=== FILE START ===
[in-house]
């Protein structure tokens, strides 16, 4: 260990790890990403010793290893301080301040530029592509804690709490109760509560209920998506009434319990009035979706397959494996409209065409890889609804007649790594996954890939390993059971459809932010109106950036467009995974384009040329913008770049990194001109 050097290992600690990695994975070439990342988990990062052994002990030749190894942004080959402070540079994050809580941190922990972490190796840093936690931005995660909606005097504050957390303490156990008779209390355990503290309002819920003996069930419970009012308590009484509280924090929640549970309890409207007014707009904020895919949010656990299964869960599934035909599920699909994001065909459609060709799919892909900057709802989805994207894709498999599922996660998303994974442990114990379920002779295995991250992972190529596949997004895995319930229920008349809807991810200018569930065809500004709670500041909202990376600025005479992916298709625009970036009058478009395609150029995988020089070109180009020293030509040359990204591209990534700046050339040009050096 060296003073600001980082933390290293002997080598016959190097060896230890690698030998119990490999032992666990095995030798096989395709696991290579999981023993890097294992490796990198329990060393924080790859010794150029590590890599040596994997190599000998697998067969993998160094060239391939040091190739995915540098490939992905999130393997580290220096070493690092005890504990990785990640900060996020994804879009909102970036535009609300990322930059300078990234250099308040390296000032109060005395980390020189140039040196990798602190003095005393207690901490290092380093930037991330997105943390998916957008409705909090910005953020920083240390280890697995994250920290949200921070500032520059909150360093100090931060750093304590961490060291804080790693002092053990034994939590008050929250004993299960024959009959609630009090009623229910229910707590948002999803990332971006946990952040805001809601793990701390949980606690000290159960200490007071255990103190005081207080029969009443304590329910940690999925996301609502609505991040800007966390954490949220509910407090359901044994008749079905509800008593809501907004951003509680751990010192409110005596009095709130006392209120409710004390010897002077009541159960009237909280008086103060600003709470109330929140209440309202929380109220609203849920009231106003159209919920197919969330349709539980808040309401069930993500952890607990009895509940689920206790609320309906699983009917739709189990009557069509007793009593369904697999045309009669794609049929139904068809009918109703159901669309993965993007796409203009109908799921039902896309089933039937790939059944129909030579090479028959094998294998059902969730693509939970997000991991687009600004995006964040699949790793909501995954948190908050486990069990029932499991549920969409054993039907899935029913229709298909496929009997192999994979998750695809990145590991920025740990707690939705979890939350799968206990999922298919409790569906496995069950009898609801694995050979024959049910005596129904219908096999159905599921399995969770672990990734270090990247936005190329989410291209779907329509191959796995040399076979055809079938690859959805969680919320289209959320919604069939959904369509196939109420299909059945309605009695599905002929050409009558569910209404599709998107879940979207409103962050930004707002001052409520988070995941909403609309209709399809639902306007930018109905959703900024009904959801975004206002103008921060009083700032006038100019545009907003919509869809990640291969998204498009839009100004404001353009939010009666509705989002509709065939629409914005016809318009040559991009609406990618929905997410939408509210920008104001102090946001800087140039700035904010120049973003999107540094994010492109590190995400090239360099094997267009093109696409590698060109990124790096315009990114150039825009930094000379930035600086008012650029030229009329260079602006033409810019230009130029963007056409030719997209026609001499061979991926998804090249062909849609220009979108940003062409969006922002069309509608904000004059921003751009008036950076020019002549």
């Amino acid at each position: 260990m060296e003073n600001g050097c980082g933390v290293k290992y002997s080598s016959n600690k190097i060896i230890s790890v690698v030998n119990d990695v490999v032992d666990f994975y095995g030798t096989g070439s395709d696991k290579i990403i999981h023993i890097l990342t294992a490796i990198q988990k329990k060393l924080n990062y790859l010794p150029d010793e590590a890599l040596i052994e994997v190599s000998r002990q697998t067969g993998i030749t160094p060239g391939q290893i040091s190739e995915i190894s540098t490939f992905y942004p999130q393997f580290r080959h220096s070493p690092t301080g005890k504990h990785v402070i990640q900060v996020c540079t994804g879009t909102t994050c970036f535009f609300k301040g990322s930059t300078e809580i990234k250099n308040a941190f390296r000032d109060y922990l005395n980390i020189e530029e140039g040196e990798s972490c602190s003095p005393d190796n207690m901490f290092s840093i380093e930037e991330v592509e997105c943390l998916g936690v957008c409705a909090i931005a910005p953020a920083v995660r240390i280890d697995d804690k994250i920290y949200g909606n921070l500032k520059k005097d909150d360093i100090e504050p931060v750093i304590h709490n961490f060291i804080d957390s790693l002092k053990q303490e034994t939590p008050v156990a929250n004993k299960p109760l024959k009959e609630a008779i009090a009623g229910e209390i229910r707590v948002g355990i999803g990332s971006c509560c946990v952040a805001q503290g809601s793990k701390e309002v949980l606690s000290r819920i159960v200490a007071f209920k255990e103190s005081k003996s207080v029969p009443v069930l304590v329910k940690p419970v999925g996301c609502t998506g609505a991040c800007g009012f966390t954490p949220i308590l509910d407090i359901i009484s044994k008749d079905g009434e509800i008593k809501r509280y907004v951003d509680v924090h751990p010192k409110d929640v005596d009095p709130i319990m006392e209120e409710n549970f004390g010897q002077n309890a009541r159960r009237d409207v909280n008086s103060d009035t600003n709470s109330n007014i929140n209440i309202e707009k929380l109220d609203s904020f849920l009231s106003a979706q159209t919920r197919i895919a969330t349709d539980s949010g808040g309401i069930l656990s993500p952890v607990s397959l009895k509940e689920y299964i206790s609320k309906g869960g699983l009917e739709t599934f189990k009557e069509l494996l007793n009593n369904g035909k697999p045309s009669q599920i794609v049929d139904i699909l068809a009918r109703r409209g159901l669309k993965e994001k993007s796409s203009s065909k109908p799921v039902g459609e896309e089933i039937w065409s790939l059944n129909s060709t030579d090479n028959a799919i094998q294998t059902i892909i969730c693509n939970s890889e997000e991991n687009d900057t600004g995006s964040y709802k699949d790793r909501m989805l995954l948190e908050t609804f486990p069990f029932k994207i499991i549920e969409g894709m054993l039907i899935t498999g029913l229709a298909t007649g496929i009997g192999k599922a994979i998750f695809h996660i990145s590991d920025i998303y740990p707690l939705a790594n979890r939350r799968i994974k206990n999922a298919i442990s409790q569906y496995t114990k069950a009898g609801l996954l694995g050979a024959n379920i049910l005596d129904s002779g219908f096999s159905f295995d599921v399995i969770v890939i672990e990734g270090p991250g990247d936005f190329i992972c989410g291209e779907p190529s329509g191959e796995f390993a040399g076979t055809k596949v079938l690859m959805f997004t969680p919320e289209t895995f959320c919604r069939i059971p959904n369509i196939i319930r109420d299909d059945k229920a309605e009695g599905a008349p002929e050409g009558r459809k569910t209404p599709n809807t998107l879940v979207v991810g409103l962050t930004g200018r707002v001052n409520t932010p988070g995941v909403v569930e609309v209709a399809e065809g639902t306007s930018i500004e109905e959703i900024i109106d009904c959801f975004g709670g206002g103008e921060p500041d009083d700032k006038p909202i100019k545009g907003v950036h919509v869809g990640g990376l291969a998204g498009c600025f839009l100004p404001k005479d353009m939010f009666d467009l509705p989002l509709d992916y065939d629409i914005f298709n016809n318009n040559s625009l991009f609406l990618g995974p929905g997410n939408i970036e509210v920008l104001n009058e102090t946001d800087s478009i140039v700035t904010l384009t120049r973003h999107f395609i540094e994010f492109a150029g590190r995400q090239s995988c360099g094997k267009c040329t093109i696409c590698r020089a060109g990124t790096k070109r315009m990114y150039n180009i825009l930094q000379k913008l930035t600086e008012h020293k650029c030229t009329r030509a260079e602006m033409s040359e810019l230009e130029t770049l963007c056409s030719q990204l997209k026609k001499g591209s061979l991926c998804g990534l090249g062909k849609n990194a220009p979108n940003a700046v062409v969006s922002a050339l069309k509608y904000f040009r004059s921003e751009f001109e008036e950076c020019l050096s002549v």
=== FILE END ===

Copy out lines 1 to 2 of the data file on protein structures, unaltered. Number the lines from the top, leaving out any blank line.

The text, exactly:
[in-house]
């Protein structure tokens, strides 16, 4: 260990790890990403010793290893301080301040530029592509804690709490109760509560209920998506009434319990009035979706397959494996409209065409890889609804007649790594996954890939390993059971459809932010109106950036467009995974384009040329913008770049990194001109 050097290992600690990695994975070439990342988990990062052994002990030749190894942004080959402070540079994050809580941190922990972490190796840093936690931005995660909606005097504050957390303490156990008779209390355990503290309002819920003996069930419970009012308590009484509280924090929640549970309890409207007014707009904020895919949010656990299964869960599934035909599920699909994001065909459609060709799919892909900057709802989805994207894709498999599922996660998303994974442990114990379920002779295995991250992972190529596949997004895995319930229920008349809807991810200018569930065809500004709670500041909202990376600025005479992916298709625009970036009058478009395609150029995988020089070109180009020293030509040359990204591209990534700046050339040009050096 060296003073600001980082933390290293002997080598016959190097060896230890690698030998119990490999032992666990095995030798096989395709696991290579999981023993890097294992490796990198329990060393924080790859010794150029590590890599040596994997190599000998697998067969993998160094060239391939040091190739995915540098490939992905999130393997580290220096070493690092005890504990990785990640900060996020994804879009909102970036535009609300990322930059300078990234250099308040390296000032109060005395980390020189140039040196990798602190003095005393207690901490290092380093930037991330997105943390998916957008409705909090910005953020920083240390280890697995994250920290949200921070500032520059909150360093100090931060750093304590961490060291804080790693002092053990034994939590008050929250004993299960024959009959609630009090009623229910229910707590948002999803990332971006946990952040805001809601793990701390949980606690000290159960200490007071255990103190005081207080029969009443304590329910940690999925996301609502609505991040800007966390954490949220509910407090359901044994008749079905509800008593809501907004951003509680751990010192409110005596009095709130006392209120409710004390010897002077009541159960009237909280008086103060600003709470109330929140209440309202929380109220609203849920009231106003159209919920197919969330349709539980808040309401069930993500952890607990009895509940689920206790609320309906699983009917739709189990009557069509007793009593369904697999045309009669794609049929139904068809009918109703159901669309993965993007796409203009109908799921039902896309089933039937790939059944129909030579090479028959094998294998059902969730693509939970997000991991687009600004995006964040699949790793909501995954948190908050486990069990029932499991549920969409054993039907899935029913229709298909496929009997192999994979998750695809990145590991920025740990707690939705979890939350799968206990999922298919409790569906496995069950009898609801694995050979024959049910005596129904219908096999159905599921399995969770672990990734270090990247936005190329989410291209779907329509191959796995040399076979055809079938690859959805969680919320289209959320919604069939959904369509196939109420299909059945309605009695599905002929050409009558569910209404599709998107879940979207409103962050930004707002001052409520988070995941909403609309209709399809639902306007930018109905959703900024009904959801975004206002103008921060009083700032006038100019545009907003919509869809990640291969998204498009839009100004404001353009939010009666509705989002509709065939629409914005016809318009040559991009609406990618929905997410939408509210920008104001102090946001800087140039700035904010120049973003999107540094994010492109590190995400090239360099094997267009093109696409590698060109990124790096315009990114150039825009930094000379930035600086008012650029030229009329260079602006033409810019230009130029963007056409030719997209026609001499061979991926998804090249062909849609220009979108940003062409969006922002069309509608904000004059921003751009008036950076020019002549």